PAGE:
Two of Us
Barbara Sukowa and Martine Chevallier play aging lovers in Two of Us, director Filippo Meneghetti's look at a love that struggles to shed its secrecy. The two women live in adjoining apartments. Chevallier's Madeleine, called "Mado," resists uprooting her life and moving to Rome with Sukowa's Nina. Such a move would mean announcing her gayness and changing the emotional calculus that allows her to maintain her relationship with her grown children. They don't know she's gay. Early, on Madeline tells Nina that she's willing to sell her apartment and move to Rome. But she falters when it comes to informing her children. The movie's principal development involves Madeleine's health. After Madeline suffers a stroke, her daughter Anne (Lea Drucker) takes over her care. Madeline's son (Jerome Varanfrain) grows increasingly impatient with what appears to be Nina's intrusive efforts to remain in Madeline's life. The children think their late father was the love of Madeline's life. The arrival of a caregiver (Muriel Benazeraf) prompts Nina's to push Benazeraf's character aside so that she can fulfill a role that reflects the reality of a long, mostly satisfying relationship. We wonder whether Madeline, who has lost the ability to speak, will play a role in deciding the outcome. The movie has as much to do with Nina's ability to function in a climate of secrecy as with the love the two women share. That makes Two of Us a touching reminder of the toxic complexities that result when secrets are kept.
Owen Wilson joins Salma Hayek in a story in which two down-and-out Los Angelenos enter an alternate reality that resembles the ultimate vacation destination. Or maybe that alternate reality is the real thing. Or maybe you won't care which is which. The story begins by introducing us to Wilson's befuddled Greg, a man who messes up at work, accidentally kills his boss and then takes to the streets of Los Angeles. Divorced and at loose-ends, Greg seems unable to connect with his daughter (Nesta Cooper), a young woman who keeps trying to salvage her relationship with Dad. Initially, Hayek's Rita charges into the movie, telling Greg that she can free him from any suspicion that he may have murdered his boss. Rita's powers to tinker with reality apparently stem from crystals that she ingests and which she eventually shares with Wilson's Greg. Rita explains the movie's various developments to Greg, but director Mike Cahill's movie never makes much sense and winds up as a ragged, lunging attempt to engage questions about the nature of reality and meaning that have been better addressed in other movies. Matrix enthusiasts can rest easy.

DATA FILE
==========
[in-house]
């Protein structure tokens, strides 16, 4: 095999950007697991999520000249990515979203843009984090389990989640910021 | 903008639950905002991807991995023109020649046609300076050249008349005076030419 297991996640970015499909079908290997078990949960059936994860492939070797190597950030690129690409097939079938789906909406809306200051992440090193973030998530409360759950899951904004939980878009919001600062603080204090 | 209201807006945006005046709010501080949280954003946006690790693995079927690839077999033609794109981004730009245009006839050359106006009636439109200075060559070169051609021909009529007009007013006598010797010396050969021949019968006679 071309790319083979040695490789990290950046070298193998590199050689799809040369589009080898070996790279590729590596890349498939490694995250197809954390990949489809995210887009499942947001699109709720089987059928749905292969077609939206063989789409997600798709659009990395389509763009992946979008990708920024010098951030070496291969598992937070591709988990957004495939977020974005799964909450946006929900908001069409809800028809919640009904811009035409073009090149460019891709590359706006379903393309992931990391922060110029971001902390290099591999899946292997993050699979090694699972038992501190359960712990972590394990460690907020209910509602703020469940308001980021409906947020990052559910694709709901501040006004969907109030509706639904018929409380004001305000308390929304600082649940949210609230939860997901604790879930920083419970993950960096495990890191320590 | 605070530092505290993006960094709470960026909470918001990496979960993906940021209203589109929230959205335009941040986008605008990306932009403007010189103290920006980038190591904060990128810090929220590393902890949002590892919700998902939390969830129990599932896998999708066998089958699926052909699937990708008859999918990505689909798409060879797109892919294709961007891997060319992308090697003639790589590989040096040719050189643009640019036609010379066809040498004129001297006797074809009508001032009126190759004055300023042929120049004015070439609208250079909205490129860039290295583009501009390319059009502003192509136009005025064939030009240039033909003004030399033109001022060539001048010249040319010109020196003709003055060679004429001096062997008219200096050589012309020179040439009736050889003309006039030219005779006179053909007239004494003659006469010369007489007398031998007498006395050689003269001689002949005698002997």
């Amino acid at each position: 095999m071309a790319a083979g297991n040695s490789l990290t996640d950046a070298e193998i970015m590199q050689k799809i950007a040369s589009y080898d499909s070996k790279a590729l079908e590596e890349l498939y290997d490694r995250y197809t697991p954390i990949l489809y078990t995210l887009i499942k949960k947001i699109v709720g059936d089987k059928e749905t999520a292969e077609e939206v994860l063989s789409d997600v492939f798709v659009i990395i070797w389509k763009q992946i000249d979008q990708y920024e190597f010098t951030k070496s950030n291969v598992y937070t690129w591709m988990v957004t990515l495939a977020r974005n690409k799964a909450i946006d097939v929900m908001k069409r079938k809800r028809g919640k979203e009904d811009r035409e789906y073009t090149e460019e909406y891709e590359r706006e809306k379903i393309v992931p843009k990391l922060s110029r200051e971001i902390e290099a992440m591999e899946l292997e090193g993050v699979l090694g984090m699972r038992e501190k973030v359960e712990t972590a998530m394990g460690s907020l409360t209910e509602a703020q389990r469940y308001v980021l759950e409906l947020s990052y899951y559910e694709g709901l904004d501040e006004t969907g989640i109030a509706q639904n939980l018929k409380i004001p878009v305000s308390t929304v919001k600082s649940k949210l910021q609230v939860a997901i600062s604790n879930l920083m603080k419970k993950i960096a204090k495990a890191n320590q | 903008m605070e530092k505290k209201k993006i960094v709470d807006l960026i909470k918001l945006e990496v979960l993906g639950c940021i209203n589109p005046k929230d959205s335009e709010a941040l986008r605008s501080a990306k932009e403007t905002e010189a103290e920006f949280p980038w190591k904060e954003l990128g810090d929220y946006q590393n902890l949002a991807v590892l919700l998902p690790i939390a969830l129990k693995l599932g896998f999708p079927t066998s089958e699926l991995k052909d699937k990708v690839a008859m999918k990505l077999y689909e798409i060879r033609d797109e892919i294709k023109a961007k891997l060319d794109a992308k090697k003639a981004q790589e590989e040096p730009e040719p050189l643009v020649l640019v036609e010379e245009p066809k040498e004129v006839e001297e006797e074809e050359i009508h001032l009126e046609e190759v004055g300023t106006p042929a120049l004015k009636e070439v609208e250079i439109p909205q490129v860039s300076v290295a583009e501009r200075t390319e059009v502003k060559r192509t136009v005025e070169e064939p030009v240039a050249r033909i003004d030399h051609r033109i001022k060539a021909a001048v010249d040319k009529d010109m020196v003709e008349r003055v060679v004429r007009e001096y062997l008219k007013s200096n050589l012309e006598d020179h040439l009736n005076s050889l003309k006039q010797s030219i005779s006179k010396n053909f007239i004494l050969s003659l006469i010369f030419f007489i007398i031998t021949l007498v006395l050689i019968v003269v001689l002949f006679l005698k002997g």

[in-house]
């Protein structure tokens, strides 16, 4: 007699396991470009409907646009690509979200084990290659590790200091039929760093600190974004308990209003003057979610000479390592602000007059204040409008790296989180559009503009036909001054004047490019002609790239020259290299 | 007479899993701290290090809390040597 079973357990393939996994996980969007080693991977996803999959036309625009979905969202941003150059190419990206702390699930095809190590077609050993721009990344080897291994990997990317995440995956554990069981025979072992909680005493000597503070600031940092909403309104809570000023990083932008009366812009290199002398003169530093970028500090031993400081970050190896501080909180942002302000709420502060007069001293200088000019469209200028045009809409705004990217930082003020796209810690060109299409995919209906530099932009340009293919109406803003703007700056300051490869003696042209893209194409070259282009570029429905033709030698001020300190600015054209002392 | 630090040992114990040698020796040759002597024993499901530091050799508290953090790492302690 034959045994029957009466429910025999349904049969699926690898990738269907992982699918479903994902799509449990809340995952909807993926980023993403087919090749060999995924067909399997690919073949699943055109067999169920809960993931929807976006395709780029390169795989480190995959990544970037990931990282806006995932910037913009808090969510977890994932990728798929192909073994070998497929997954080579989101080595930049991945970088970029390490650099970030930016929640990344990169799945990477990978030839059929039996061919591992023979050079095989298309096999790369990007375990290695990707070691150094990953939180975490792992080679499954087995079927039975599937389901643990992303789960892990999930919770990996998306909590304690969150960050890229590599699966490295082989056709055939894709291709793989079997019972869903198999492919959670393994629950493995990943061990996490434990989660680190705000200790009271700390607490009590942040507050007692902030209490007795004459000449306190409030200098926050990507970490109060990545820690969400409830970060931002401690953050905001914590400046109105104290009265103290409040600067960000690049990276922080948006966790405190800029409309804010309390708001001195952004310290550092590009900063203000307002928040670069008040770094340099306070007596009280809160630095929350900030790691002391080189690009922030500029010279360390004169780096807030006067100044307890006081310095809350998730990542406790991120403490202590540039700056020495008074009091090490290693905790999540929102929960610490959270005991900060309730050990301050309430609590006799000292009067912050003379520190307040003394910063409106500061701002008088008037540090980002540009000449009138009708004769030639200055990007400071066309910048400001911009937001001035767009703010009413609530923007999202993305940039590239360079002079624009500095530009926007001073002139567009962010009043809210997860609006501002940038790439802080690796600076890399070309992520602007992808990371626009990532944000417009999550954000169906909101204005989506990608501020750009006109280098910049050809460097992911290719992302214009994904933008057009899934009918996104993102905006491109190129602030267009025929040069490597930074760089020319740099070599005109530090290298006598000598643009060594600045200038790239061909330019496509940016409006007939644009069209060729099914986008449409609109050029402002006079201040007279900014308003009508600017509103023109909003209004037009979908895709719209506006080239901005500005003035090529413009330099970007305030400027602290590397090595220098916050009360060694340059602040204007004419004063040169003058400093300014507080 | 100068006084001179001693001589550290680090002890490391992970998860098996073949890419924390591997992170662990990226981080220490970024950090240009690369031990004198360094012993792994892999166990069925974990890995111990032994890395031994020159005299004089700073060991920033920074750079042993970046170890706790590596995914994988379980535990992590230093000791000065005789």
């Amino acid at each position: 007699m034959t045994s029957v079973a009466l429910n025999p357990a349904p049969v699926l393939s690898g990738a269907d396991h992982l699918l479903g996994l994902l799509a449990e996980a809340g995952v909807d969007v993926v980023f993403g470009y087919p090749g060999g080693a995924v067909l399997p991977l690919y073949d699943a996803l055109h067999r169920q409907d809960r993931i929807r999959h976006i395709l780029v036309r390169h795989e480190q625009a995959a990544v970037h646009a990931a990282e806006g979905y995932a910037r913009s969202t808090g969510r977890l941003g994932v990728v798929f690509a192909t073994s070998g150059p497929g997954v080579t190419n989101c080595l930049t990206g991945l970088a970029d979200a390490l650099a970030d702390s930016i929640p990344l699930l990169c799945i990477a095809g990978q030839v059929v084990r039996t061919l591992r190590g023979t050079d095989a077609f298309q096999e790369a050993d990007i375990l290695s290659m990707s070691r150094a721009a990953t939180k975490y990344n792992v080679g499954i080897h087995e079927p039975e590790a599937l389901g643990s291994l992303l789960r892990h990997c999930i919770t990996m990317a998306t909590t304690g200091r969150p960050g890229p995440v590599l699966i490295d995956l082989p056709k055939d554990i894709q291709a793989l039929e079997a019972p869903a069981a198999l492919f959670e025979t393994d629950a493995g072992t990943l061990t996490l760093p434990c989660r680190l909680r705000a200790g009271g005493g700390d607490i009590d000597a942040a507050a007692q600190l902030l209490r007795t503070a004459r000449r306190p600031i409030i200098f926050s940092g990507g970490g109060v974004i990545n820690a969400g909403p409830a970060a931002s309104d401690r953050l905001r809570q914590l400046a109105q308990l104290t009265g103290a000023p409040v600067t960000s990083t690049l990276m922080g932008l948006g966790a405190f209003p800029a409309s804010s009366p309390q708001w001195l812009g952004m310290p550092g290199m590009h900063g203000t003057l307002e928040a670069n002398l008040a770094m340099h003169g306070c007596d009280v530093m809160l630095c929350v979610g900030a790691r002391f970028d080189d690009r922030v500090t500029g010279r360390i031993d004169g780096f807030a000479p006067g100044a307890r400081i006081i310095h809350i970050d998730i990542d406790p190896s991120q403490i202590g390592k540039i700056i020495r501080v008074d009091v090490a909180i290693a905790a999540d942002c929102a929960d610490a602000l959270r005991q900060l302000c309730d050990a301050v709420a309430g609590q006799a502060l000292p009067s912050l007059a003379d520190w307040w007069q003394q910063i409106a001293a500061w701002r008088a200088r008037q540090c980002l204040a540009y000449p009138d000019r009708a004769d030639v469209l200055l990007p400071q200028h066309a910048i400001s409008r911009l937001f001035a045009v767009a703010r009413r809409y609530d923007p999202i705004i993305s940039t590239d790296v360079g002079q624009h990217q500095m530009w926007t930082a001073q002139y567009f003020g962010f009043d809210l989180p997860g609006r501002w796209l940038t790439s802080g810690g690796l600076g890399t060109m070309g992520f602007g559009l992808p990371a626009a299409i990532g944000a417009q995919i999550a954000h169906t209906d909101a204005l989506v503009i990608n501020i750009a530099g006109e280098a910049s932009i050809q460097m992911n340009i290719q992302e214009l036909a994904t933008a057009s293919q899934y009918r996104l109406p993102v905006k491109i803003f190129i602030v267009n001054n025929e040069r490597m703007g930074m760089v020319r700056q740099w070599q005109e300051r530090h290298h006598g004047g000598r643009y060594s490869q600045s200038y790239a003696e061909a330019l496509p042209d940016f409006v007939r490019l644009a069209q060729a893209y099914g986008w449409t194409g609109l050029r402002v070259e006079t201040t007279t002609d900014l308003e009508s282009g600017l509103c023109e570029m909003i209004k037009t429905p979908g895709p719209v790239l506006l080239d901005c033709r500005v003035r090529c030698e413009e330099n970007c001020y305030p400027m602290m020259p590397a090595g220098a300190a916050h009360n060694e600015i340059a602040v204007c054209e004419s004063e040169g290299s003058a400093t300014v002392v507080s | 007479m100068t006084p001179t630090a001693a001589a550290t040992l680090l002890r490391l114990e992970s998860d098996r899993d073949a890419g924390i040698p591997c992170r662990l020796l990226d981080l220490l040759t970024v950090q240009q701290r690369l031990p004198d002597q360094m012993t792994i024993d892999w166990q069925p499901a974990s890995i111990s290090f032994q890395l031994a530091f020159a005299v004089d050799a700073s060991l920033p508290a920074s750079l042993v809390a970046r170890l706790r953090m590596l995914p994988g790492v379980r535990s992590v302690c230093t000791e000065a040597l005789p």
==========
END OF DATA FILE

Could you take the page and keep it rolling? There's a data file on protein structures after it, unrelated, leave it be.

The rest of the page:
The Right One
If there's anything to be discovered by watching The Right One, it's that actress Cleopatra Coleman has the requisite humor and charm to hold a movie together. Of course, romcoms aren't solitary affairs: It takes two to tango. The second part of director Ken Mok's ostentatiously quirky romcom revolves around Nick Thune, who's stuck playing Godfrey, a shape-shifting character who assumes various poses throughout the movie: a singing cowboy, an effete art critic, or a hard-rocking DJ. For reasons that aren't clear, Coleman's Sarah is attracted to Godfrey and pursues him without even knowing his real name. She's a writer and aren't all writers fascinated by oddballs? Godfrey reluctantly becomes involved with Sarah, allowing her to visit the many characters he plays. The plot strains to tell us why Godfrey can't simply be himself. All of this amounts to little, aside from providing each actor with an opportunity to showcase something: Thune, versatility; Coleman, snappy charm. But both are stranded by an implausible story that, rather than reaching a crescendo of love and acceptance, sticks a flat ending. With Iliza Schlesinger as Sarah's obnoxiously self-absorbed editor.